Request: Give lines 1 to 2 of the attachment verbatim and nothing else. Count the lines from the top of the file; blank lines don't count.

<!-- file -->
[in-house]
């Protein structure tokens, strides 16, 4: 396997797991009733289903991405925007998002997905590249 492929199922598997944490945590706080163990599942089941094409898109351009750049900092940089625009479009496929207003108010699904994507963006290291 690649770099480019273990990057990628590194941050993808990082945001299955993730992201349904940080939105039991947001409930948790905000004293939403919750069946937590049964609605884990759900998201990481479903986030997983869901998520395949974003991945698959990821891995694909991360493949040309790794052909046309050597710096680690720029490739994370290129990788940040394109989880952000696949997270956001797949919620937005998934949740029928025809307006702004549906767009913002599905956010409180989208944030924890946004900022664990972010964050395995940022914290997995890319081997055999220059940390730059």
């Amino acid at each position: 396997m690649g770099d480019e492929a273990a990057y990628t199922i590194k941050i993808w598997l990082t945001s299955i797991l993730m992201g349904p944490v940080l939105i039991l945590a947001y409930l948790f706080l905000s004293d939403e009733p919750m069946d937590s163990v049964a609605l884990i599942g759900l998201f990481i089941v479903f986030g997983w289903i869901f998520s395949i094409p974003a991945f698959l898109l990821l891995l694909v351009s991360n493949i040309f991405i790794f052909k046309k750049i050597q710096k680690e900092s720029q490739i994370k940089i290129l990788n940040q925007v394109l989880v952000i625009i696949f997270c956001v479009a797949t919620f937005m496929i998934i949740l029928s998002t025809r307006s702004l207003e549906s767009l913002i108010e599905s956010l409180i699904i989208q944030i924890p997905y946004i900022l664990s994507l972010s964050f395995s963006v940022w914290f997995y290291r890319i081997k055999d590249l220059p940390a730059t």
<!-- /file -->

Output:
[in-house]
């Protein structure tokens, strides 16, 4: 396997797991009733289903991405925007998002997905590249 492929199922598997944490945590706080163990599942089941094409898109351009750049900092940089625009479009496929207003108010699904994507963006290291 690649770099480019273990990057990628590194941050993808990082945001299955993730992201349904940080939105039991947001409930948790905000004293939403919750069946937590049964609605884990759900998201990481479903986030997983869901998520395949974003991945698959990821891995694909991360493949040309790794052909046309050597710096680690720029490739994370290129990788940040394109989880952000696949997270956001797949919620937005998934949740029928025809307006702004549906767009913002599905956010409180989208944030924890946004900022664990972010964050395995940022914290997995890319081997055999220059940390730059």